September 7, 1929
Match: Football League, First Division, at Anfield, kick off: 15:15.
Liverpool – Everton 0-3 (0-2).
Referee: Mr. A.J. Caseley (Wolverhampton).
Liverpool (2-3-5): Arthur Riley; James Jackson (C), Robert Done; Tom Morrison, David Davidson, Jimmy McDougall; Dick Edmed, Bob Clark, Gordon Hodgson, Harry Race, Fred Hopkins.
Everton (2-3-5): Arthur Davies; Warney Cresswell, Jack O’Donnell; Jerry Kelly, Tommy White, Hunter Hart; Harry Ritchie, Jimmy Dunn, Dixie Dean, George Martin, Jimmy Stein.
The goals: 0-1 Dean (16 min.), 0-2 Dean (41 min.), 0-3 Martin (83 min.).
The first of the Merseyside duels between Liverpool and Everton is over. Everton have delivered the K.O.- they won by three clear goals at Anfield, and deservedly so. It was a good, hardly sporting enough to be classed among the never-to-be-forgotten, but nevertheless, an encounter, which thrilled the 50,000 spectators, and kept them on tip-toes till the sound of the final whistle.
Everton were the better team. Even the most partisan Liverpool supporters would admit this. From a purely football standpoint, the Blues held the whip-hand. Now, it must be remembered that for an hour Liverpool plodded along without the aid of Clark –the brains of the attack. This, in itself, was a tremendous handicap, but even while he was on the field – it was his own fault that he left – the Blues were much better able to play the game as it should be played. It boils down to this – Everton never became flustered by the occasion, and Liverpool, on the other hand, adopted storming tactics which beat on the Everton rocks like waves on Land’s End.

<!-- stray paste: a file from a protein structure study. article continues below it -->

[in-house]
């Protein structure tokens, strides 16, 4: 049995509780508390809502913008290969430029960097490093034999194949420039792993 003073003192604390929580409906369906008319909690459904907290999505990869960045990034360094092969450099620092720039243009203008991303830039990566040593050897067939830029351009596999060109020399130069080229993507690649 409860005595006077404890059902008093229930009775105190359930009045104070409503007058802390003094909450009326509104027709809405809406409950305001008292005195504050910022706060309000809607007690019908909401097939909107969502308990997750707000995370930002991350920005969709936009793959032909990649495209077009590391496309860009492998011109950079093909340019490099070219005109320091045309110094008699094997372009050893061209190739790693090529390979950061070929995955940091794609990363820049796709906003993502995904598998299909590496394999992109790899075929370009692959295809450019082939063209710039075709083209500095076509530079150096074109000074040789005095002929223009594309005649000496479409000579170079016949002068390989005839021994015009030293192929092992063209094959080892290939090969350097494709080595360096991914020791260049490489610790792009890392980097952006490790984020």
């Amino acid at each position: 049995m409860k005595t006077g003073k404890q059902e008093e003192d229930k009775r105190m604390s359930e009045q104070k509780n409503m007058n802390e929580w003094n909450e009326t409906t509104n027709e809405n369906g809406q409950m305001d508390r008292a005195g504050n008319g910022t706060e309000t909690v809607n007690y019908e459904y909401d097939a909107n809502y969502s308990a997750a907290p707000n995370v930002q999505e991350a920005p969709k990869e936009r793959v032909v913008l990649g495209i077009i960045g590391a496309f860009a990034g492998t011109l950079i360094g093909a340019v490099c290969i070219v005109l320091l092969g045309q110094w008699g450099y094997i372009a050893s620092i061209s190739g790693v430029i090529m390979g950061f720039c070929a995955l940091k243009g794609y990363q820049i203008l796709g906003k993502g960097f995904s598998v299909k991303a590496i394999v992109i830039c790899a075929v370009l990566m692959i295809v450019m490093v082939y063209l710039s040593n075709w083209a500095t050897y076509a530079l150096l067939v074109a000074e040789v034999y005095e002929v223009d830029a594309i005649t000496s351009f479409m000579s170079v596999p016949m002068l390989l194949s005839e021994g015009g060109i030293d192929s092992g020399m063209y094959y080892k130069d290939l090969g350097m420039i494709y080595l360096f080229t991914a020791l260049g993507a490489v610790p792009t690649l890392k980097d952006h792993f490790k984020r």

The first half was an even affair, yet the Blues gained two goals and walked off at the interval like turkey cocks. There was an element of luck about both those goals, but I must disagree with a section of the watchers when they assert that Dean never tried to score when he netted the initial point. Dean had his back to Riley‘s charge when Martin placed the ball cross to him, but the Everton leader did not trouble to kill it and turn round. He merely hooked it over his head, and lo and behold! Riley was caught at the other end of the goal, and the ball sneaked just a foot inside the far post.
Strangers might well have imagined that Dean was attempting to feed Ritchie, but those who know England’s sharpshooter realised that he was taking one of those lone chances which have earned him correct recognition by the selectors. His second point taken after 41 minutes – the opening goal came after 16 minutes –savoured a little of fortune. Still, he was able to act while other as contemplated. Ritchie’s centre was gathered by Riley cleanly enough, but when Dean ran to challenge the goalkeeper, the South African allowed the ball to slip through his hands and legs. It dropped only a matter of inches from the line and Jackson was left to look at it. He appeared to be fascinated. At any rate, he never moved until Dean had stepped across and placed the ball into the back of the net. In ordinary circumstances one would have gambled that Riley would have held to the ball, or that Jackson would have sent it sailing to the touchline, but this was just the occasion when the enterprise and quick action of Dean upset them. The third goal, coming after 83 minutes, exemplified the coolness of Martin, who lifted the ball over the heads of players into the net after Riley had become unbalanced in clearing Stein’s corner kick.